Developers of hangars out at Hanscom for super-polluting private jets for the super-rich, the IRS is dinging your business model. Massport, please get your head out of the bucket of money it’s buried in, and realize you’re morally tainted:
Johan Coisman of Weston was just named a National STEM Challenge Champion. The 12-year-old was recognized for his research on fighting climate change. His winning idea centers on the concept of making clouds more reflective by changing the size and salinity of water droplets. If you’ve tuned into CBS News recently, you may have seen him demonstrate his project. Congrats Johan!
Customers typically have three options: stay on their utility’s basic service plan; opt into a municipal aggregation program if their town buys energy for its residents in bulk; or buy from third-party energy suppliers. One problem: Customers who sign up for third-party suppliers routinely get a bad deal. An Attorney General report found that from 2015-2021, third-party retailers overcharged customers by $525 million. Smart commentary by Attorney General Andrea Campbell and Boston Mayor Michelle Wu:
These initiatives tackle huge issues, like the convenience of charging for condo and apartment dwellers, the greening of Uber and Lyft, the task of keeping chargers in good working order, and the electrification of heavy-duty trucks. Ambitious stuff.
Climate change poses a major risk to Boston’s Seaport district — a neighborhood acutely vulnerable to rising sea levels and intensifying storms. David Abel’s film “Inundation District” — which he screened at the State House — is an in-depth look at the issue. A terrific, as well as alarming, film that puts the climate crisis in perspective.
The housing shortage is on everyone’s mind — and it’s a tough nut to crack. In Lexington, I joined legislative colleagues and concerned citizens to discuss possible solutions. The gov’s housing bond bill is a solid start. Shoutout to the Greater Boston Interfaith Organization for hosting and driving such a huge turnout.
From 2011-2019, there were an average of four U.S. climate disasters per year, according to the National Oceanic and Atmospheric Administration. In 2023, there were 28. At a hearing on the costs and consequences of climate change, emergency planners spoke about the steps we’re taking to brace for extreme weather events as they become more frequent. Example: We’ve added hundreds of natural disaster responses to our climate adaptation plan. Hats off to Sen. Pacheco for chairing.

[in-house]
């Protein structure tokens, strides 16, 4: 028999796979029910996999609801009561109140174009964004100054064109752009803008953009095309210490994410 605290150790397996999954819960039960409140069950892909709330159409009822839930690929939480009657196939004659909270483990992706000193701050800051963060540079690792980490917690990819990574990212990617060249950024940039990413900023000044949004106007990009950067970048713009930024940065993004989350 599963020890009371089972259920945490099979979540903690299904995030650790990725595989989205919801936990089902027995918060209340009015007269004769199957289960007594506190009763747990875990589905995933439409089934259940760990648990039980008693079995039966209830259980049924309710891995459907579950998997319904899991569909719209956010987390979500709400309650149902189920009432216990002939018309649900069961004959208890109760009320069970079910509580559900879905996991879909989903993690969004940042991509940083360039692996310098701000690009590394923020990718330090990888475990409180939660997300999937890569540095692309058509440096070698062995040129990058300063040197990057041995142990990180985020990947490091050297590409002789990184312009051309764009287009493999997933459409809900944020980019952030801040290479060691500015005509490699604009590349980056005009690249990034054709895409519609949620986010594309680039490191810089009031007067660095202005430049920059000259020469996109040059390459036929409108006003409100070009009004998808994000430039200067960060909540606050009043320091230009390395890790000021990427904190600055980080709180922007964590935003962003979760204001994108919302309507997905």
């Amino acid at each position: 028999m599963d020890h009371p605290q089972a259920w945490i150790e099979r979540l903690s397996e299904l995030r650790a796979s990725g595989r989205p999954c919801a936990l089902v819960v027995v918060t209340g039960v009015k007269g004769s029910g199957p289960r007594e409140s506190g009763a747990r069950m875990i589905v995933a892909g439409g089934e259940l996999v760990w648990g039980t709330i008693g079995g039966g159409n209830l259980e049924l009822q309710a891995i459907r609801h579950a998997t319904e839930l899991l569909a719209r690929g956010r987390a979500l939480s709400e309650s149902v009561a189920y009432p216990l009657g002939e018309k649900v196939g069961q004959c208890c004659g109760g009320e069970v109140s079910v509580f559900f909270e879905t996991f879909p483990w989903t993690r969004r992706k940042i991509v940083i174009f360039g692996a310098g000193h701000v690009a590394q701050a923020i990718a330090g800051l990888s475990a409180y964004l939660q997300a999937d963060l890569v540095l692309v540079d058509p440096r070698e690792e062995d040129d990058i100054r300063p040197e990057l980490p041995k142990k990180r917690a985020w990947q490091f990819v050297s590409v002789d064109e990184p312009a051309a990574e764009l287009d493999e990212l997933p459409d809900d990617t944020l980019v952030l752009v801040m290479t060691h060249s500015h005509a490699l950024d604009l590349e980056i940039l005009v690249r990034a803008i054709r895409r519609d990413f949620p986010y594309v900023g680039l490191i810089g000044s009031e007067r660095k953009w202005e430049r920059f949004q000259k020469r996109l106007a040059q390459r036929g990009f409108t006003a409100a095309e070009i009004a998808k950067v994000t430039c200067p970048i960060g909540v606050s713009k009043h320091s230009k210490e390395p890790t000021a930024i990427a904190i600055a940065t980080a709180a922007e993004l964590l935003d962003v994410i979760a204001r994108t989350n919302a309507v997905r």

People who use wheelchairs often face a months-long delay for basic repairs. The State Senate just passed legislation to address it. The bill requires all wheelchairs to come with two-year warranties and cuts the insurance approval process for expired warranty repairs under $1,000. Another crucial piece: Dealers must provide a loaner chair — or reimbursement for one — for most wheelchair repairs within four business days. Props to Senator Cronin for leading on this.
Wednesday’s order may have felt like an especially big win for climate advocates, considering how far things have moved, and how quickly. After the proceeding began three years ago, the DPU asked the gas companies to lead the first phase of the process, giving them the ability to write the first draft of a plan for reaching net-zero emissions in 2050. What’s more, advocates said they were shut out of the deliberations after the DPU under Baker took steps to limit their involvement.
Then in 2022, the playing field shifted. Healey was elected governor, and the DPU was filled with her appointees who could rewrite the rules of the game. A bill signed into law earlier in 2022 included language that ensured the ultimate decision would be wrested from the Baker DPU, and handled instead by Healey’s administration.
“Carrying this over to the new governor’s regime was putting it on uncharted ground,” said state Senator Michael Barrett, a coauthor of the 2022 climate bill. “If you’re a gas utility, I think they had every reason to be concerned and this report would bear that out.”
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